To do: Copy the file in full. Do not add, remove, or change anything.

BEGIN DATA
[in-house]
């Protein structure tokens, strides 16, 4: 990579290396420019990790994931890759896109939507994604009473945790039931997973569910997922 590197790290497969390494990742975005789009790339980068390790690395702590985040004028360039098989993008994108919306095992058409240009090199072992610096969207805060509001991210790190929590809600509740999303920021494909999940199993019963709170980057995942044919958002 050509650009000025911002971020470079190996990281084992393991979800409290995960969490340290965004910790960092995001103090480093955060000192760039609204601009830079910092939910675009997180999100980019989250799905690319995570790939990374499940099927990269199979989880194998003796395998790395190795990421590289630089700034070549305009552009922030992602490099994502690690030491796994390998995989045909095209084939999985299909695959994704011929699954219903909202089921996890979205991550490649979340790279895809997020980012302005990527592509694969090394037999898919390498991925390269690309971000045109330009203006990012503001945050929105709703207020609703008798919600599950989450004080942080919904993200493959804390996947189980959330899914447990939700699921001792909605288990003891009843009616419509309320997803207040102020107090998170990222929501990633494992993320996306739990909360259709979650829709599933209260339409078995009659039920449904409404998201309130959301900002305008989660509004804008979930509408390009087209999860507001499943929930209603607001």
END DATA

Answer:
[in-house]
């Protein structure tokens, strides 16, 4: 990579290396420019990790994931890759896109939507994604009473945790039931997973569910997922 590197790290497969390494990742975005789009790339980068390790690395702590985040004028360039098989993008994108919306095992058409240009090199072992610096969207805060509001991210790190929590809600509740999303920021494909999940199993019963709170980057995942044919958002 050509650009000025911002971020470079190996990281084992393991979800409290995960969490340290965004910790960092995001103090480093955060000192760039609204601009830079910092939910675009997180999100980019989250799905690319995570790939990374499940099927990269199979989880194998003796395998790395190795990421590289630089700034070549305009552009922030992602490099994502690690030491796994390998995989045909095209084939999985299909695959994704011929699954219903909202089921996890979205991550490649979340790279895809997020980012302005990527592509694969090394037999898919390498991925390269690309971000045109330009203006990012503001945050929105709703207020609703008798919600599950989450004080942080919904993200493959804390996947189980959330899914447990939700699921001792909605288990003891009843009616419509309320997803207040102020107090998170990222929501990633494992993320996306739990909360259709979650829709599933209260339409078995009659039920449904409404998201309130959301900002305008989660509004804008979930509408390009087209999860507001499943929930209603607001």